• 3. director (pediatric cardiologist) and a technical direc- tor (pediatric echocardiography technician) and sets standards for training and experience of these indi- viduals. The medical director and other physicians who interpret echocardiograms and/or perform fetal or transesophageal echocardiography and techni- cians who staff the laboratory or its peripheral sites must meet the American Society of Echocardio- graphy’s guidelines for appropriate training5–7 and must also satisfy ICAEL requirements for ongoing experience. Pediatric cardiovascular centers should adhere to American Heart Association guidelines for exercise testing in pediatric patients.8 Because equipment and expertise appropriate for pediatric patients are needed, in most clinical settings, establishment of a pediatric exercise laboratory separate from existing adult laboratories is appropriate. Pediatric exercise laboratories must have a knowledgeable physician director and staff with competence in exercise testing and interpretation in young patients with disorders of varying severity.9 Pediatric resuscitative equip- ment must be immediately available to the labora- tory. Additional essential noninvasive elements of a pe- diatric cardiovascular center, which should be di- rected by a pediatric cardiologist, include electrocar- diography, holter monitoring, transient arrhythmia monitoring, and pacemaker evaluation. Proper ap- plication of these tests requires appropriate physi- cian expertise and personnel familiar with the unique requirements of pediatric patients. Pediatric cardiovascular centers should also have access to tilt-table testing and additional imaging capabilities, such as magnetic resonance imaging and computed tomography. This equipment may be shared with adult patient departments. However, if shared, a pediatric cardiologist with expertise in the pediatric cardiovascular applications of these modal- ities should collaborate with other specialists to en- sure diagnostic-quality pediatric cardiovascular studies. CARDIAC CATHETERIZATION The American College of Cardiology and the So- ciety for Cardiac Angiography and Interventions have developed catheterization laboratory standards (including recommendations for pediatric catheter- ization laboratories).10 The AAP endorses these stan- dards with respect to the recommendations regard- ing pediatric cardiac catheterization laboratories. Cardiac catheterization continues to be a definitive diagnostic modality that provides hemodynamic, an- atomic, and electrophysiologic data critical for pa- tient care. Transcatheter therapeutic interventions have become common but more complicated.11,12 Furthermore, transcatheter radiofrequency ablation has become the standard definitive treatment of pathologic tachycardias. Because of the expanded role of cardiac catheterization, high-quality catheter- ization services are more important than they were in the past. A number of factors help to ensure high-quality pediatric cardiac catheterization care. A board-certi- fied pediatric cardiologist who has additional fel- lowship training (or qualifying experience) in pedi- atric catheterization and interventional procedures should direct the pediatric catheterization labora- tory. The pediatric catheterization laboratory direc- tor should have responsibility for all aspects of the administration and function of the laboratory (in- cluding quality assessment and quality improvement activities). In addition to technicians trained in pedi- atric catheterization, staffing of every procedure should include a minimum of 1 board-certified (or board-eligible) pediatric cardiologist and 1 pediatric nurse with training and experience in pediatric air- way management and sedation. The pediatric catheterization laboratory should have biplane imaging equipment with a moveable C-arm, immediate replay capabilities (preferably digital), a physiologic recorder, a blood gas analyzer, a pulse oximeter, an infant warming device, pacing catheters and an external pacemaker, a defibrillator and an emergency cart, and a comprehensive inven- tory of pediatric catheters, devices, and expendables. There should be an appropriate ICU available to care for patients before and after cardiac catheterization, and interventional procedures require the availabil- ity of in-hospital pediatric cardiac surgery backup. Each cardiac catheterization program should strive to achieve high-quality outcomes with low morbid- ity and mortality. Data should be gathered prospec- tively to document quality of care. There should be systematic review of all case outcomes and proce- dural complications at regular catheterization qual- ity assurance conferences. Recent studies of pediatric catheterization demonstrate that catheterization-re- lated mortality rates much less than 1% are achiev- able (with mortality essentially confined to emer- gency cases in neonates and high-risk interventional cases). In addition, an incidence of major complica- tions (defined as potentially life-threatening events) less than 3% is also attainable.13,14 Another study showed that fewer than 4% of transcatheter interven- tional procedures should require surgical interven- tion because of complications.15 Furthermore, in ra- diofrequency ablation procedures, data show that permanent complete heart block rates less than 2% are common.16 All pediatric cardiac catheterization laboratories should strive to achieve and exceed these benchmarks. In pediatric cardiac catheterization and interven- tion, data relating outcomes and laboratory or oper- ator case volume are not currently available. How- ever, data indicate that coronary interventional outcomes are improved if operators exceed a certain number of individual cases annually.17 Given the wide range of procedures performed and the variety of rare diagnoses treated in pediatric cardiology, pe- diatric cardiology centers performing a small num- ber of catheterizations should restrict the activity to 1 or 2 cardiologists so that operators maintain their clinical skills. CARDIOVASCULAR SURGERY In 1991, the American College of Surgeons pub- lished guidelines for minimal standards in cardiac AMERICAN ACADEMY OF PEDIATRICS 545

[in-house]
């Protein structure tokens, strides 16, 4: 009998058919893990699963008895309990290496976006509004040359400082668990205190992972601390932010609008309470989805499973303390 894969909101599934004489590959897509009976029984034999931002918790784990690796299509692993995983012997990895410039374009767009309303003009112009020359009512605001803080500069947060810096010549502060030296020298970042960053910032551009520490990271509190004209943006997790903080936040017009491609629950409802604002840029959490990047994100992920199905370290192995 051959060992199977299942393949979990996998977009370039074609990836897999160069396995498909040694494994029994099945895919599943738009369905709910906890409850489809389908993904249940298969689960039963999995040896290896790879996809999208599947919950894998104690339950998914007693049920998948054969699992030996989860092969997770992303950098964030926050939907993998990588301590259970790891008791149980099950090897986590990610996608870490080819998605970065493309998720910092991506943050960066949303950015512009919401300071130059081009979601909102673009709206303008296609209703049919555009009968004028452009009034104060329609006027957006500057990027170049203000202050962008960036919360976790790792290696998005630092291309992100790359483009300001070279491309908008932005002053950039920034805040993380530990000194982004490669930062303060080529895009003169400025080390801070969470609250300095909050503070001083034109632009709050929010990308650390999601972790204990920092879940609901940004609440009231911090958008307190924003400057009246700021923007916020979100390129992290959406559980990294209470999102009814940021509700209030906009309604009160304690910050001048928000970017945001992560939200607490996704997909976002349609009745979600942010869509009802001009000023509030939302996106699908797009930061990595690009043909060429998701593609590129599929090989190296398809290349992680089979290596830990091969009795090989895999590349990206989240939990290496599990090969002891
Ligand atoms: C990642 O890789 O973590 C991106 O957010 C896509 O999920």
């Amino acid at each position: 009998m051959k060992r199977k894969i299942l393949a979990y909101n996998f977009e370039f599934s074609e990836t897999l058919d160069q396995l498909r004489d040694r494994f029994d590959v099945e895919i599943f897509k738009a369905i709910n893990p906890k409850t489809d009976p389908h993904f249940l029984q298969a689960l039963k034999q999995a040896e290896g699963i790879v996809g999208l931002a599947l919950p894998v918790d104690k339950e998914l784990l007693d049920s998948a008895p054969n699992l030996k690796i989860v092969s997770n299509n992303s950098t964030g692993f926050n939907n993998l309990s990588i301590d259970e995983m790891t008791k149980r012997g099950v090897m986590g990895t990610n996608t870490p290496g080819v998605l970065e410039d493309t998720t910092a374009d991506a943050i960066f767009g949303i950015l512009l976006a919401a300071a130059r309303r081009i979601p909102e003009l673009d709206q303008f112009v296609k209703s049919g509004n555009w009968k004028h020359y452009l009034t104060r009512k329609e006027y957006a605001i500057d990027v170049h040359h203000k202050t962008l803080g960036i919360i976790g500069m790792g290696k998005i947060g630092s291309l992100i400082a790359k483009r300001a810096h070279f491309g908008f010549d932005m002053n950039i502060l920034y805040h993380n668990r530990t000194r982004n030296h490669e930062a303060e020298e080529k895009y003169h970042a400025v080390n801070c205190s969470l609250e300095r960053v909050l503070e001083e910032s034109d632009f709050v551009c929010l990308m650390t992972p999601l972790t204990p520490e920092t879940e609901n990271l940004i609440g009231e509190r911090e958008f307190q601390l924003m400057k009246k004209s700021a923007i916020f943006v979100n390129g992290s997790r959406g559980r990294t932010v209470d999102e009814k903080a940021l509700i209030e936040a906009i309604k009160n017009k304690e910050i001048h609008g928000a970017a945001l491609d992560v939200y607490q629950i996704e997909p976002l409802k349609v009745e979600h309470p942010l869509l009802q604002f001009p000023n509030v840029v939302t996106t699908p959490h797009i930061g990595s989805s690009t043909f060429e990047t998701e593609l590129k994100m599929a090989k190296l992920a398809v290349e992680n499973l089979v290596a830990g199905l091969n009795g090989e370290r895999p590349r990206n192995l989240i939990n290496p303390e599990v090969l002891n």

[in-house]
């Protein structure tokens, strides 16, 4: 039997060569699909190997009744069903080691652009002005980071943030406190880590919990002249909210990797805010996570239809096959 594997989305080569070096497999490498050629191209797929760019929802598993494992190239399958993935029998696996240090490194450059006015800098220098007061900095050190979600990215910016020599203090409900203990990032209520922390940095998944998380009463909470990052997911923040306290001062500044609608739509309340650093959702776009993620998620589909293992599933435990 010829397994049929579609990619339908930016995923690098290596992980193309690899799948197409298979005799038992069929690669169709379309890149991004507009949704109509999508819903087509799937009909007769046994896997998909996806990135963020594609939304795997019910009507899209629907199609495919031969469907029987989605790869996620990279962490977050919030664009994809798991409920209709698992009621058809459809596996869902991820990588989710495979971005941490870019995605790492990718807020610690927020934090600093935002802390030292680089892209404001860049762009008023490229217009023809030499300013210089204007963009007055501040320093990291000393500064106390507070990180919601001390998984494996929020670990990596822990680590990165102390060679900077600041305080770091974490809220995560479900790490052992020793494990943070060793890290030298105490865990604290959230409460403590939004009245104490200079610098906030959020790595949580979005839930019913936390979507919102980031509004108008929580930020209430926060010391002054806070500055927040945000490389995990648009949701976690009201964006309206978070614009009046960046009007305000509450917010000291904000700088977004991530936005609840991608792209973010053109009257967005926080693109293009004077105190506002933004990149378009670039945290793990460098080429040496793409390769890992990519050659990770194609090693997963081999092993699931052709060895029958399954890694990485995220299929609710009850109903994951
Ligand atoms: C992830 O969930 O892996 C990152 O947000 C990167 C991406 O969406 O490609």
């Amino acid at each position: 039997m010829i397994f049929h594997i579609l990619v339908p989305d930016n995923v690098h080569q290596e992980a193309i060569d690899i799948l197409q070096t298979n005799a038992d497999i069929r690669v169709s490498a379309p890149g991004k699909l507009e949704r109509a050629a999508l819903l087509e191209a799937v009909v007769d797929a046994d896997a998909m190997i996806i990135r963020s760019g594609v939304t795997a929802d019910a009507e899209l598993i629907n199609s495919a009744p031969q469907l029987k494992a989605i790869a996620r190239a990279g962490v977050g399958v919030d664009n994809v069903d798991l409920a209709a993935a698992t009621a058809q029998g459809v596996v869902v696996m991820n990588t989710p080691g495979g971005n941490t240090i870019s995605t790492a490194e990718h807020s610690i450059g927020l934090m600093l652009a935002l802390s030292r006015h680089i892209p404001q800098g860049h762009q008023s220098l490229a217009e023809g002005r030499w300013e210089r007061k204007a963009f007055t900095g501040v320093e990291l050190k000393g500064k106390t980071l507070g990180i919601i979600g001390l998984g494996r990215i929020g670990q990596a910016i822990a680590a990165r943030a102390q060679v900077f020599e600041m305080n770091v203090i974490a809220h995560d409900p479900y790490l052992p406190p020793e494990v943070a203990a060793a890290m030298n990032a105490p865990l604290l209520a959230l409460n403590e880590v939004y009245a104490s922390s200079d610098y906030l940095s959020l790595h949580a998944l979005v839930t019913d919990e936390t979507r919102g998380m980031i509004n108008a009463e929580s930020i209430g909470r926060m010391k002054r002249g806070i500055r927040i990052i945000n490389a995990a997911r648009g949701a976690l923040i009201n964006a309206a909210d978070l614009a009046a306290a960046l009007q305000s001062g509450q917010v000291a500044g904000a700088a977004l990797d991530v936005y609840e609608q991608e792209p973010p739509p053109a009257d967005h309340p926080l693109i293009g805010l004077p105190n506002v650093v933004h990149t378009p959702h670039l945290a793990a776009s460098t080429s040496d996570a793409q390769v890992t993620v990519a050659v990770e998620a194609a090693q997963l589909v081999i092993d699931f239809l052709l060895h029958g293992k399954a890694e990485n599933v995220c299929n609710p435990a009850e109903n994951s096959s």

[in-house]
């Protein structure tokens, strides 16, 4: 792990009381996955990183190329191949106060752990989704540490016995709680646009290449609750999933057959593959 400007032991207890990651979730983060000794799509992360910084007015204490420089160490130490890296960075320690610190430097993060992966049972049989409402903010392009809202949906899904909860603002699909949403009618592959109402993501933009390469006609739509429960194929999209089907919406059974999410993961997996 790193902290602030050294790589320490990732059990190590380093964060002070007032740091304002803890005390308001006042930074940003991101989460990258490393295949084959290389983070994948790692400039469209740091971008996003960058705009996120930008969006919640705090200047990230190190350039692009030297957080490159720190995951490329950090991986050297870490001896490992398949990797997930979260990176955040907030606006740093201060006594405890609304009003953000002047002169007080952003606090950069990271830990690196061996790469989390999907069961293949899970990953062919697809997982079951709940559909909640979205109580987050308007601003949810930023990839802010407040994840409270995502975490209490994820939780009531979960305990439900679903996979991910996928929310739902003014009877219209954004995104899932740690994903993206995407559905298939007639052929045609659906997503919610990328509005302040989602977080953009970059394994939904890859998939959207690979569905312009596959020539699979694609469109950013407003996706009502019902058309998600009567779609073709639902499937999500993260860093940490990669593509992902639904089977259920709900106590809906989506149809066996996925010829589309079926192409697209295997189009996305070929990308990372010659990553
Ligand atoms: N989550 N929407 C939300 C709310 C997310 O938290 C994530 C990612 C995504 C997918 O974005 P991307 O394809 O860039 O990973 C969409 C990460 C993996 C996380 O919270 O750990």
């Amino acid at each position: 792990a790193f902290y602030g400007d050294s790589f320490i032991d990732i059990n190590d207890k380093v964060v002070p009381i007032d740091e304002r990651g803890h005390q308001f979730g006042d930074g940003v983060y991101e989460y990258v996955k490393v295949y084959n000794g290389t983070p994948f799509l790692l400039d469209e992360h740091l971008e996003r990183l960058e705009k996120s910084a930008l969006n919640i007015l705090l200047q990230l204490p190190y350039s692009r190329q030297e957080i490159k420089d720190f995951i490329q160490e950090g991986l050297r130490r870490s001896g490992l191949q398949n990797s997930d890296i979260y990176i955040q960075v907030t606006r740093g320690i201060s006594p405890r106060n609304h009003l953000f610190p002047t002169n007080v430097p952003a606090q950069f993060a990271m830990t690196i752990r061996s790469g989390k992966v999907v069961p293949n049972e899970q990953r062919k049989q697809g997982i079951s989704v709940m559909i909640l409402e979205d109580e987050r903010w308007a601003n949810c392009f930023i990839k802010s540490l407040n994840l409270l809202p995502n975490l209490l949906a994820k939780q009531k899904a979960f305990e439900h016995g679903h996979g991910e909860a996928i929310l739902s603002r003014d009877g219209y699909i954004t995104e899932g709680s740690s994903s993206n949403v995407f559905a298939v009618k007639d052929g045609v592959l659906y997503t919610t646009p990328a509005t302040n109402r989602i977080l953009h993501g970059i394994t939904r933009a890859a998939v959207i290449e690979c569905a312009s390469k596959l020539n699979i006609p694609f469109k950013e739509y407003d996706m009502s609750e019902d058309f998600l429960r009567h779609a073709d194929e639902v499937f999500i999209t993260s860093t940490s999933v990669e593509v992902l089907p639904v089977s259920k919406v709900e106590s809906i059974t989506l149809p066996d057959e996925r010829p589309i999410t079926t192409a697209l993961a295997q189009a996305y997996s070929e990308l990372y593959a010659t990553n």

• 4. surgery, including recommendations with respect to hospitals operating on children with congenital heart disease.18 These recommendations are outdated. In the current era, hospital mortality rates less than 1% are achievable for simpler forms of congenital heart disease (eg, atrial septal defect, ventricular sep- tal defect, coarctation of the aorta), and significant postoperative morbidity among such patients has been rare.19–22 For more complex lesions, risks are greater. However, for lesions such as tetralogy of Fallot, complete atrioventricular canal defect, and transposition of the great arteries without additional complicating defects or conditions, hospital mortal- ity rates less than 5% are attainable.19,23–25 Patients who have more complex disease or who are more ill experience higher morbidity and mortality but have usually been best served in experienced surgical en- vironments with consistent excellent outcomes among patients with more complicated illness. Fur- thermore, to offer patients a full range of surgical treatments, centers have offered pediatric cardiac transplant (as centers certified by the United Net- work for Organ Sharing) or have been closely affili- ated with a certified transplant center. All pediatric cardiovascular centers should strive to achieve and surpass these benchmarks and should provide or have available heart replacement services. A major objective of this statement is to describe the surgical environment associated with high-qual- ity outcomes. Surgical outcomes are enhanced by early patient referral, definitive anatomic and phys- iologic diagnosis, and optimal preoperative and postoperative care. Parental counseling and planning of the timing and nature of surgical intervention should be accomplished by a team skilled in the care and treatment of pediatric heart disease and respon- sible for the care of the patient. Team members should include cardiac surgeons, cardiologists, anes- thesiologists, intensive care physicians, neonatolo- gists, nurses, and perfusionists. Expert, experienced congenital heart surgeons are required for staffing a pediatric cardiovascular sur- gical program. Surgical training (after cardiac sur- gery residency) requires 2 years of pediatric cardiac surgery fellowship and additional years working as a junior staff surgeon in a pediatric and congenital heart program with high volume and demonstrated high-quality outcomes. A dedicated team of anesthesiologists, perfusion- ists, operating room nurses, and technicians should be available to support all pediatric cardiovascular surgical procedures. Anesthesiologists should have pediatric and pediatric cardiac anesthetic training and experience with expertise in dealing with the problems arising from complicated interactions be- tween the cardiac pathophysiology, surgical proce- dures, and anesthetic techniques. Perfusionists should be dedicated to the pediatric cardiovascular surgery program and have training, knowledge, and experience with small body perfusion, ECMO, and ventricular assist devices (VADs), including set up, delivery, and maintenance of these systems. Op- erating room nurses should be dedicated pediatric cardiovascular operating room nurses with training, knowledge, and experience in pediatric cardiac op- erative techniques and requirements. Likewise, tech- nicians should be appropriately trained and experi- enced permanent members of the operating team. One or more operating rooms should be specifi- cally designated and designed for pediatric cardio- vascular procedures. Each room should be large and should include a positive-pressure climate control system capable of maintaining humidity at 55% and changing room temperature by 20°F within 15 to 20 minutes. The operating room is best located near the postoperative ICU. The operating room should be equipped with a cardiopulmonary bypass machine, which can deliver precise volumes at low flows against varying impedance with minimal blood trauma. Anesthetic equipment should be suitable for the smallest patients and appropriate also for adult patients. Clinical data on patients who undergo cardiac sur- gery should be recorded prospectively in a compre- hensive database. A quality assurance program re- sponsible for monitoring and evaluating surgical outcomes should be in place. This program should also review individual deaths and major complica- tions. CARDIOVASCULAR INTENSIVE CARE Although cardiac intensive care may be required for patients before surgery, before or after cardiac catheterization, and for medical conditions, the high- est level of care is most often required for patients after cardiac surgery. Thus, the ICU providing care for cardiovascular patients should be a cardiac unit organized specifically to provide postoperative care for pediatric heart patients or it should be a pediatric ICU that satisfies AAP guidelines for level I pediatric ICUs26 (currently being revised) and/or a subspeci- ality neonatal ICU that satisfies guidelines for peri- natal care.27 Pediatric ICUs and subspeciality neona- tal ICUs should be organized to routinely provide postoperative care for pediatric heart patients. The ICU should be equipped and staffed to pro- vide the following services 24 hours a day, 7 days a week: respiratory support, using the full range of mechanical ventilators and gases (such as nitric ox- ide and carbon dioxide); complete hemodynamic and cardiac rhythm monitoring and recording; car- diac pacing; open- and closed-chest resuscitation and operating; and ECMO and VADs. Blood gas and basic biochemistry laboratory determinations, radio- logic services, echocardiography, and cardiac cathe- terization should also be available 24 hours a day, 7 days a week. The ICU staff should include a medical director who should have fellowship training, experience, and specific expertise in the postoperative care of pediatric heart patients. Physicians with primary re- sponsibility for cardiovascular patient care should provide in-house supervision of the unit 24 hours a day, 7 days a week. Coverage by pediatric cardiac surgeons and pediatric cardiologists capable of per- forming complete echocardiographic assessments 546 GUIDELINES FOR PEDIATRIC CARDIOVASCULAR CENTERS